EPF Study: Hours Worked By Household Type
December 1, 2000
While more and more Americans claim they feel pressured or stressed for time, the cause may lie outside the workplace, suggests a study from the Employment Policy Foundation (EPF). The study found that total household hours spent working has changed little in the last decade. However, since more married women with children are working, for that type of household work pressures may have increased.
The EPF analysis of Bureau of Labor Statistics data divides households into eight categories: dual earner married couple households with and without children; single-earner married couple households with and without children; female-headed households with and without children; and male-headed households with and without children.
- The greatest the workday increased was 23 minutes a day for dual-earners with kids --shared between the two earners.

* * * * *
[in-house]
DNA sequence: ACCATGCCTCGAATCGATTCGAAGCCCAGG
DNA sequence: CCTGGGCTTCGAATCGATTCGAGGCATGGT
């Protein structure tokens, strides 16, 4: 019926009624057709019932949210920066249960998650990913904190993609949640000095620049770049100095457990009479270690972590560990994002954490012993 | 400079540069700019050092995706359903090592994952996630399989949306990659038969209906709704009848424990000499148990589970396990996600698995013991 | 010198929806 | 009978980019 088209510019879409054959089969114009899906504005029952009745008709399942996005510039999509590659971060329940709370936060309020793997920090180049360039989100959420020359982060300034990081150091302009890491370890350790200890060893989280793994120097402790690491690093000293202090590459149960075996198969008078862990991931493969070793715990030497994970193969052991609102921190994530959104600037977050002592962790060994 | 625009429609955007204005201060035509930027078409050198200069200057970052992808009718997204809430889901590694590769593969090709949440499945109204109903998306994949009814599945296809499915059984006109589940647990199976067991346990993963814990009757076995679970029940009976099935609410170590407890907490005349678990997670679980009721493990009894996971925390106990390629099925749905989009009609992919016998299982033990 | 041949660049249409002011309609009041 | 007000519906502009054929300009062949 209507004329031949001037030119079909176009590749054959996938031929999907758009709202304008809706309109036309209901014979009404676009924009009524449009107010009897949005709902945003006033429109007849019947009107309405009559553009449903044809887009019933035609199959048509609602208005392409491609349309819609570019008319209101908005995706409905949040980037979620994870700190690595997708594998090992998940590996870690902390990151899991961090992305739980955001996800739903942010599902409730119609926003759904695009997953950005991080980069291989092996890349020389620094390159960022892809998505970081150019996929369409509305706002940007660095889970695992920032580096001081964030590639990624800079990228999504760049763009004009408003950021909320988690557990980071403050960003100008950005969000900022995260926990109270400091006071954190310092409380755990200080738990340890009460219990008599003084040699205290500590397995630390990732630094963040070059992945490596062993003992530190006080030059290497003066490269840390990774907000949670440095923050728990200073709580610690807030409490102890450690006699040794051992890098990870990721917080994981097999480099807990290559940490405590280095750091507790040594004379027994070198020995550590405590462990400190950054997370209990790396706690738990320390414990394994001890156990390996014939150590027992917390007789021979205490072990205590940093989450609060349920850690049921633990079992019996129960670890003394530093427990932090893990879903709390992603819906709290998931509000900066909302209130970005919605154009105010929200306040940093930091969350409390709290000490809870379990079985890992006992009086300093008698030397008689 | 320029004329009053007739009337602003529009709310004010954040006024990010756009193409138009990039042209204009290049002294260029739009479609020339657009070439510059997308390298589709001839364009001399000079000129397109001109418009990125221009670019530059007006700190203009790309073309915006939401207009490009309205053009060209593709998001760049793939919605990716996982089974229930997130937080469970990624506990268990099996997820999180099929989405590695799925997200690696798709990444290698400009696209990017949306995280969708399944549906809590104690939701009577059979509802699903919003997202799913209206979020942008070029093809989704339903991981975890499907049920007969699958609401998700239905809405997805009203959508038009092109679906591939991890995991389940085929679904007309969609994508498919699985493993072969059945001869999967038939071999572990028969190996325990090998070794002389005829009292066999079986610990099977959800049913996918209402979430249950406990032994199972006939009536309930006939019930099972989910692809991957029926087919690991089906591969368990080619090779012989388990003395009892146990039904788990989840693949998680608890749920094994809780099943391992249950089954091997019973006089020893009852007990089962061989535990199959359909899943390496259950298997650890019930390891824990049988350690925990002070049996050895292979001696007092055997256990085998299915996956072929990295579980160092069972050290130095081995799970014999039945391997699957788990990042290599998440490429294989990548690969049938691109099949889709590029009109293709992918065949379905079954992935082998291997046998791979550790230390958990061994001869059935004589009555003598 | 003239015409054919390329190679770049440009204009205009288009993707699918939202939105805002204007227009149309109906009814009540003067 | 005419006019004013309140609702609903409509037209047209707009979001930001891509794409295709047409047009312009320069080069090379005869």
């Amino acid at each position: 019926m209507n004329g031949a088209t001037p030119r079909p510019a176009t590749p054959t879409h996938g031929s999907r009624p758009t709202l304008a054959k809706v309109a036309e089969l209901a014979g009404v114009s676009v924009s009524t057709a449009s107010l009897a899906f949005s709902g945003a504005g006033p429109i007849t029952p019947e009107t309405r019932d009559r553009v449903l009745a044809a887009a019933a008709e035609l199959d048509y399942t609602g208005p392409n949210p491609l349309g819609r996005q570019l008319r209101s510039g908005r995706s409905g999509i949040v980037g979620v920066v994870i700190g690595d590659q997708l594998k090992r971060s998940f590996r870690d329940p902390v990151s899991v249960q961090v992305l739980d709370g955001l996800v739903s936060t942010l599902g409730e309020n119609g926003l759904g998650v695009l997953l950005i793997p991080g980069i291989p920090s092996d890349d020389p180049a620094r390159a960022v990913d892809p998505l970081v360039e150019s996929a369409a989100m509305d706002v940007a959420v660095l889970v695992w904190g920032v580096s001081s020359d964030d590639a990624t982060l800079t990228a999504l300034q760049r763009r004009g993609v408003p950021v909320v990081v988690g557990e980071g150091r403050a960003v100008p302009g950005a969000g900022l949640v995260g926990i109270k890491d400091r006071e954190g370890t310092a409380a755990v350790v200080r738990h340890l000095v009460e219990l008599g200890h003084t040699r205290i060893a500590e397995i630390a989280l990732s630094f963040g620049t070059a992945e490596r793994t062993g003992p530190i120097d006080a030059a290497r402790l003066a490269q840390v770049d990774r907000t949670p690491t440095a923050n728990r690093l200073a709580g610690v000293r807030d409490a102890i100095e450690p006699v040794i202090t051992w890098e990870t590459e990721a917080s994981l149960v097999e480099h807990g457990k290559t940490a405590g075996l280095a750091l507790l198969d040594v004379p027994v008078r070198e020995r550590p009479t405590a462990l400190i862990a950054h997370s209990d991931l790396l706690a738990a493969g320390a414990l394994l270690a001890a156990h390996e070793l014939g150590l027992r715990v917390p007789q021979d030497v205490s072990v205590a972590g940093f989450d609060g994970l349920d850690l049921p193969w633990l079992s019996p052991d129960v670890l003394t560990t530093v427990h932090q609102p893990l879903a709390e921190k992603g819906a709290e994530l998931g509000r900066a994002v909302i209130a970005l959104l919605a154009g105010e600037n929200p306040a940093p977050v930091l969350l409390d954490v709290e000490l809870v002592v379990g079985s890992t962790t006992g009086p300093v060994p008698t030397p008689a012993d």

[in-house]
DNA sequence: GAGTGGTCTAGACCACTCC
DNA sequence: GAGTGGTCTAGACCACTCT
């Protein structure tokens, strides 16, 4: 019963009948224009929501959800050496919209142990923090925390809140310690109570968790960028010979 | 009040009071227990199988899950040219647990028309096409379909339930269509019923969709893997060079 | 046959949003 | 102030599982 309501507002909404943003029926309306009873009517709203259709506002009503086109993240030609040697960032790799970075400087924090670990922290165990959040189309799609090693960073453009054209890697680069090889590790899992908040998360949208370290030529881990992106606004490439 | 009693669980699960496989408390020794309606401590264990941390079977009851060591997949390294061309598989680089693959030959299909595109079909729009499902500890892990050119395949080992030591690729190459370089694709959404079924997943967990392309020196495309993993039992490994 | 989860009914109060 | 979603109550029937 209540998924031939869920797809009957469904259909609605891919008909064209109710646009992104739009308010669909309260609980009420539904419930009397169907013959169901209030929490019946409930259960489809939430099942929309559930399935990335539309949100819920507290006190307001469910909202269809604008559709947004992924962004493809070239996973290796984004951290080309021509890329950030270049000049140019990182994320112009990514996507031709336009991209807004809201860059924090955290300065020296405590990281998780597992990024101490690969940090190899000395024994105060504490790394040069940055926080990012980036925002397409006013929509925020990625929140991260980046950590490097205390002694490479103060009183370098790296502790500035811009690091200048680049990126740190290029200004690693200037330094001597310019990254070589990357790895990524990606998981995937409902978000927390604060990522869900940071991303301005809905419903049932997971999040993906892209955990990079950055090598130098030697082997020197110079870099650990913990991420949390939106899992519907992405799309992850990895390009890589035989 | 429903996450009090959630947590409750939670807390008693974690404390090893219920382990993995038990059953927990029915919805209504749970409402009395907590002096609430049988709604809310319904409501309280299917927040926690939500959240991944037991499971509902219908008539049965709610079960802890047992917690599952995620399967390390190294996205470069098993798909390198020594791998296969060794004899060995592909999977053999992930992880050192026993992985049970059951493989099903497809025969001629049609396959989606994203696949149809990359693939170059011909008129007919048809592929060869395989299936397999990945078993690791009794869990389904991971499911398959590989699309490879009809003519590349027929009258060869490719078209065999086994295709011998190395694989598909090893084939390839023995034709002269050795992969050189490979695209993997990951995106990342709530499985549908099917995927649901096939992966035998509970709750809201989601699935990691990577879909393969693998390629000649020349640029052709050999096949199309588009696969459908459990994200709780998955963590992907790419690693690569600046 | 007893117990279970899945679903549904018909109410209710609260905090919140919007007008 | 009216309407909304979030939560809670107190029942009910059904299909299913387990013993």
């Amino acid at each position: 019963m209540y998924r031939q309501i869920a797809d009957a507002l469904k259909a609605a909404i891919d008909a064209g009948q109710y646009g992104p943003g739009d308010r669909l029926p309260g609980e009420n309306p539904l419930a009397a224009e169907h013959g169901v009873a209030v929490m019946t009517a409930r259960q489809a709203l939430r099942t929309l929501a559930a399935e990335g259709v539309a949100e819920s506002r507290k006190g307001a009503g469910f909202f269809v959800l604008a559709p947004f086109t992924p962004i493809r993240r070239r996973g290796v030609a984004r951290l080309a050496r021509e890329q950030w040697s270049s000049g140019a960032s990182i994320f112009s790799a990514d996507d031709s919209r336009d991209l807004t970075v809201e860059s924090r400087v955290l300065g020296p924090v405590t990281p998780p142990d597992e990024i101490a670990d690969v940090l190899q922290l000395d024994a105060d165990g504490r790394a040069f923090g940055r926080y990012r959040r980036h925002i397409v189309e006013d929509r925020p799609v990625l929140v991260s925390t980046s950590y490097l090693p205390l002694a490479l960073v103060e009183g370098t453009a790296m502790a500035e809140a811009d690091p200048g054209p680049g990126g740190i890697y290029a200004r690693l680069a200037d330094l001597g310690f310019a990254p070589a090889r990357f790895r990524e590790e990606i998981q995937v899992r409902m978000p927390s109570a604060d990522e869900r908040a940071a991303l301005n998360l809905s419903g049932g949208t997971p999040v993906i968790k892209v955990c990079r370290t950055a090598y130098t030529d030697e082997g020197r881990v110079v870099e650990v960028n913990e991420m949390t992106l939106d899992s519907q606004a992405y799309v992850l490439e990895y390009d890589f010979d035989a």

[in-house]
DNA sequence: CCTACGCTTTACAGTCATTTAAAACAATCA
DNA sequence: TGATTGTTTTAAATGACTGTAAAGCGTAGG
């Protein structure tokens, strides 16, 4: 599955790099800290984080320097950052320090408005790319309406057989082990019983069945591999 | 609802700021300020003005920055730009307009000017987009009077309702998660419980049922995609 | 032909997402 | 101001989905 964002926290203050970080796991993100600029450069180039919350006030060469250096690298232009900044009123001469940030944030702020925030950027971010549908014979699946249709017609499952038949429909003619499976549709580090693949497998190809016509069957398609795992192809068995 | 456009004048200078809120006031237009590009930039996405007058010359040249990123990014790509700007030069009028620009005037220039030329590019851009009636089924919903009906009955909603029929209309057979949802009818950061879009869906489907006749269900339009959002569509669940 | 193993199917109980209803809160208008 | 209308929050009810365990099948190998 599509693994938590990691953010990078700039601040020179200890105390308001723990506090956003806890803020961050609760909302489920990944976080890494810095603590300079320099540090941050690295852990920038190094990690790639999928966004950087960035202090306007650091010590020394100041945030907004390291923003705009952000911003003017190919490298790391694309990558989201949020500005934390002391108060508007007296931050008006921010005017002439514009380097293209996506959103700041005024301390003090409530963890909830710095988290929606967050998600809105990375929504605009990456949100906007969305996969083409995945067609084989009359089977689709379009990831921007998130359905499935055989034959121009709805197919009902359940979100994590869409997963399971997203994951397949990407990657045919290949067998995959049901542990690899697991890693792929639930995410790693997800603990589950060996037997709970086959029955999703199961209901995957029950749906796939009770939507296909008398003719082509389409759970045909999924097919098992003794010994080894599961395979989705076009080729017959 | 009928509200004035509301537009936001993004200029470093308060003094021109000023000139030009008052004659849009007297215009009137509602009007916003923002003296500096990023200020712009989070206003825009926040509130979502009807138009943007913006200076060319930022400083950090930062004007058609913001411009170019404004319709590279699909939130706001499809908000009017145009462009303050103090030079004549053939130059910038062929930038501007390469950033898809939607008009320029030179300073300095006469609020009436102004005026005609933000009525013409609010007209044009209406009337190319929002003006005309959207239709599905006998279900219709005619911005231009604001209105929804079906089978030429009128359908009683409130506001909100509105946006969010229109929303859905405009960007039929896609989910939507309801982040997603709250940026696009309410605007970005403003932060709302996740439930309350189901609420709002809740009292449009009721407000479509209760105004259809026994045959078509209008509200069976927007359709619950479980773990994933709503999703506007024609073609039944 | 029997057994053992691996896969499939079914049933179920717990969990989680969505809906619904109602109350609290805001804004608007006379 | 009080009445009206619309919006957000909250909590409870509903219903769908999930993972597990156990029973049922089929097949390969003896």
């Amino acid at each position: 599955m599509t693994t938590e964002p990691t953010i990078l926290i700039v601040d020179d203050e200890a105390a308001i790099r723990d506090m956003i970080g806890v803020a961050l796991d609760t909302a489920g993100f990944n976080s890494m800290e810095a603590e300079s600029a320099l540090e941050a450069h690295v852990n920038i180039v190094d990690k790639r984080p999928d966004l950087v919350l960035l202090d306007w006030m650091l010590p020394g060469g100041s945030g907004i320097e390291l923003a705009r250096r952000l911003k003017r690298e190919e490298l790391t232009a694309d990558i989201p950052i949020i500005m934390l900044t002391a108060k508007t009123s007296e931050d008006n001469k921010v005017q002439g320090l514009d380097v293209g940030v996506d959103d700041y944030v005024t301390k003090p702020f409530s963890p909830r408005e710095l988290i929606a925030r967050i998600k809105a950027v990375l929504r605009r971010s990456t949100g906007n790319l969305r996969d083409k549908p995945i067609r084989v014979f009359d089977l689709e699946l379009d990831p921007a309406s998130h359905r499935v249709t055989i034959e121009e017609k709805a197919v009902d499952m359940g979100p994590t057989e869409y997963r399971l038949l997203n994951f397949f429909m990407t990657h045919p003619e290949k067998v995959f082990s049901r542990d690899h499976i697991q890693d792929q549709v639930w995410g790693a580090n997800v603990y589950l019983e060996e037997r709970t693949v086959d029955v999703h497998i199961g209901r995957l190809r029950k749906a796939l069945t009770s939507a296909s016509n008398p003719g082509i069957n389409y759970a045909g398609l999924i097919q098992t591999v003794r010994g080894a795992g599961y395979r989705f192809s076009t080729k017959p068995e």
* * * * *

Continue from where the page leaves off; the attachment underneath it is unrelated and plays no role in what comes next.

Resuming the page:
- For workers with dual-incomes and no kids, the length of the workday has not changed since 1989.
- And in single-earner married households with children, the workday actually decreased by an average of 8 minutes a day.
This "traditional" American family -- with one working spouse and children -- is now less than 20 percent of all American households.
However, there are differences in dual-earner households in the number of hours husbands work compared to wives.
- In dual-earner households with kids, husbands work 10.2 hours more per week than their wives, a number that has decreased by 1.2 hours -- almost 11 percent -- since 1989.
- The spousal difference in work hours among households without children is 5.9 hours per week, a gap that has also narrowed since 1989 -- from 6.9 hours.
Thus, the hours husbands and wives work are slowly converging.
Source: "Virtually No Change in Household Working Hours," Employment Trends, November 30, 2000, Employment Policy Foundation, 1015 15th Street, N.W., Suite 1200, D.C. 20005, (202) 789-8685.
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